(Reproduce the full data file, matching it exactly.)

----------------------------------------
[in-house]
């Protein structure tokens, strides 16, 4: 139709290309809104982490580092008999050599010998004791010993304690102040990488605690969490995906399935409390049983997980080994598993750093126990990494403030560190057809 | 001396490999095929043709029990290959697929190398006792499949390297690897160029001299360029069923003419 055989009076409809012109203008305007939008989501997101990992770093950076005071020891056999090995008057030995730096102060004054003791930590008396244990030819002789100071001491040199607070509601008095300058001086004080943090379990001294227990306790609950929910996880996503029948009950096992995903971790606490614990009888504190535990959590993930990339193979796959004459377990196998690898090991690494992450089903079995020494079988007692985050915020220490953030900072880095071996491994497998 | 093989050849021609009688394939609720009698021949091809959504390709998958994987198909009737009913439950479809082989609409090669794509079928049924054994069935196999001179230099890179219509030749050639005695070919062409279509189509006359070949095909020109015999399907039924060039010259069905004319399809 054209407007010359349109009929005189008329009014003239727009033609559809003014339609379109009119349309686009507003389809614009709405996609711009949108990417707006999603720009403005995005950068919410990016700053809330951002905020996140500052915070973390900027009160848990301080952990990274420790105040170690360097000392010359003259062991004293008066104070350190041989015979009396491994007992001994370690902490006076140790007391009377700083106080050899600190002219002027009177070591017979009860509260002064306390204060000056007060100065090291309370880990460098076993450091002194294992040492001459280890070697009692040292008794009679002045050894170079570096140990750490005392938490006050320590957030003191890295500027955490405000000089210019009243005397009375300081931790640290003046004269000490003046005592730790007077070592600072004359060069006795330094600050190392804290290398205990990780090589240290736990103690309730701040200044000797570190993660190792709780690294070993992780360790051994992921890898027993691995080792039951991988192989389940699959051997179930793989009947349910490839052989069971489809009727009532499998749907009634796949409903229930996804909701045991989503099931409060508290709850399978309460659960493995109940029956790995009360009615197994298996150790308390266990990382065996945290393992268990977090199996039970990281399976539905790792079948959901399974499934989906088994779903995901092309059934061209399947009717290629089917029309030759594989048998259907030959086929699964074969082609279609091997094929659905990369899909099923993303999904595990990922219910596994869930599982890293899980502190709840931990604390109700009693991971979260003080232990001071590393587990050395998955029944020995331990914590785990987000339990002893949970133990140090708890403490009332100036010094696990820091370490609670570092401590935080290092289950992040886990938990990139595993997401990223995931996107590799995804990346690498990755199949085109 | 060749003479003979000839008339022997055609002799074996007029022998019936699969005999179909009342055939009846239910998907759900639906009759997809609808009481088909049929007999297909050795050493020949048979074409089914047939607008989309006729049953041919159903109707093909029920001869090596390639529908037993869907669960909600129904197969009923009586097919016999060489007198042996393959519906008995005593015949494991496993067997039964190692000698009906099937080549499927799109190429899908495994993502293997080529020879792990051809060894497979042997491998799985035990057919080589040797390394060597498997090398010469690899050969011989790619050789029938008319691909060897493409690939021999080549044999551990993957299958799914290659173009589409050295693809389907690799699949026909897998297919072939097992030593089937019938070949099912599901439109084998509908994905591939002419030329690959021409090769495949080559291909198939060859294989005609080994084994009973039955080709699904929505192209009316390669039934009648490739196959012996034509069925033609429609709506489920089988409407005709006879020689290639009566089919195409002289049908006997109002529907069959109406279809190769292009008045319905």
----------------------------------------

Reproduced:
[in-house]
């Protein structure tokens, strides 16, 4: 139709290309809104982490580092008999050599010998004791010993304690102040990488605690969490995906399935409390049983997980080994598993750093126990990494403030560190057809 | 001396490999095929043709029990290959697929190398006792499949390297690897160029001299360029069923003419 055989009076409809012109203008305007939008989501997101990992770093950076005071020891056999090995008057030995730096102060004054003791930590008396244990030819002789100071001491040199607070509601008095300058001086004080943090379990001294227990306790609950929910996880996503029948009950096992995903971790606490614990009888504190535990959590993930990339193979796959004459377990196998690898090991690494992450089903079995020494079988007692985050915020220490953030900072880095071996491994497998 | 093989050849021609009688394939609720009698021949091809959504390709998958994987198909009737009913439950479809082989609409090669794509079928049924054994069935196999001179230099890179219509030749050639005695070919062409279509189509006359070949095909020109015999399907039924060039010259069905004319399809 054209407007010359349109009929005189008329009014003239727009033609559809003014339609379109009119349309686009507003389809614009709405996609711009949108990417707006999603720009403005995005950068919410990016700053809330951002905020996140500052915070973390900027009160848990301080952990990274420790105040170690360097000392010359003259062991004293008066104070350190041989015979009396491994007992001994370690902490006076140790007391009377700083106080050899600190002219002027009177070591017979009860509260002064306390204060000056007060100065090291309370880990460098076993450091002194294992040492001459280890070697009692040292008794009679002045050894170079570096140990750490005392938490006050320590957030003191890295500027955490405000000089210019009243005397009375300081931790640290003046004269000490003046005592730790007077070592600072004359060069006795330094600050190392804290290398205990990780090589240290736990103690309730701040200044000797570190993660190792709780690294070993992780360790051994992921890898027993691995080792039951991988192989389940699959051997179930793989009947349910490839052989069971489809009727009532499998749907009634796949409903229930996804909701045991989503099931409060508290709850399978309460659960493995109940029956790995009360009615197994298996150790308390266990990382065996945290393992268990977090199996039970990281399976539905790792079948959901399974499934989906088994779903995901092309059934061209399947009717290629089917029309030759594989048998259907030959086929699964074969082609279609091997094929659905990369899909099923993303999904595990990922219910596994869930599982890293899980502190709840931990604390109700009693991971979260003080232990001071590393587990050395998955029944020995331990914590785990987000339990002893949970133990140090708890403490009332100036010094696990820091370490609670570092401590935080290092289950992040886990938990990139595993997401990223995931996107590799995804990346690498990755199949085109 | 060749003479003979000839008339022997055609002799074996007029022998019936699969005999179909009342055939009846239910998907759900639906009759997809609808009481088909049929007999297909050795050493020949048979074409089914047939607008989309006729049953041919159903109707093909029920001869090596390639529908037993869907669960909600129904197969009923009586097919016999060489007198042996393959519906008995005593015949494991496993067997039964190692000698009906099937080549499927799109190429899908495994993502293997080529020879792990051809060894497979042997491998799985035990057919080589040797390394060597498997090398010469690899050969011989790619050789029938008319691909060897493409690939021999080549044999551990993957299958799914290659173009589409050295693809389907690799699949026909897998297919072939097992030593089937019938070949099912599901439109084998509908994905591939002419030329690959021409090769495949080559291909198939060859294989005609080994084994009973039955080709699904929505192209009316390669039934009648490739196959012996034509069925033609429609709506489920089988409407005709006879020689290639009566089919195409002289049908006997109002529907069959109406279809190769292009008045319905």